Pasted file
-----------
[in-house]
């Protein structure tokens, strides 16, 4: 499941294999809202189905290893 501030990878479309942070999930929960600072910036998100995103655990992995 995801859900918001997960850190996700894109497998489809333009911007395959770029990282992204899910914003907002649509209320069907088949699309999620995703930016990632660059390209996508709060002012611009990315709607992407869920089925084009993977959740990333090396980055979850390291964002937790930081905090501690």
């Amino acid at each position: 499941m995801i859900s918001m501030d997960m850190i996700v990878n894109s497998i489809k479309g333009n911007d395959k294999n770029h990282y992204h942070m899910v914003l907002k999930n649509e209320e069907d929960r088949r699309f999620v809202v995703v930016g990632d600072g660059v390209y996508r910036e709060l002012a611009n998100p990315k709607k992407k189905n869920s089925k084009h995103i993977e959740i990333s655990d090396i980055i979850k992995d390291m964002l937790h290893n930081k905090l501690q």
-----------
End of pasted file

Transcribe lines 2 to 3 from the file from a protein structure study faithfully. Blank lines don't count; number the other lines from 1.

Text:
């Protein structure tokens, strides 16, 4: 499941294999809202189905290893 501030990878479309942070999930929960600072910036998100995103655990992995 995801859900918001997960850190996700894109497998489809333009911007395959770029990282992204899910914003907002649509209320069907088949699309999620995703930016990632660059390209996508709060002012611009990315709607992407869920089925084009993977959740990333090396980055979850390291964002937790930081905090501690």
């Amino acid at each position: 499941m995801i859900s918001m501030d997960m850190i996700v990878n894109s497998i489809k479309g333009n911007d395959k294999n770029h990282y992204h942070m899910v914003l907002k999930n649509e209320e069907d929960r088949r699309f999620v809202v995703v930016g990632d600072g660059v390209y996508r910036e709060l002012a611009n998100p990315k709607k992407k189905n869920s089925k084009h995103i993977e959740i990333s655990d090396i980055i979850k992995d390291m964002l937790h290893n930081k905090l501690q």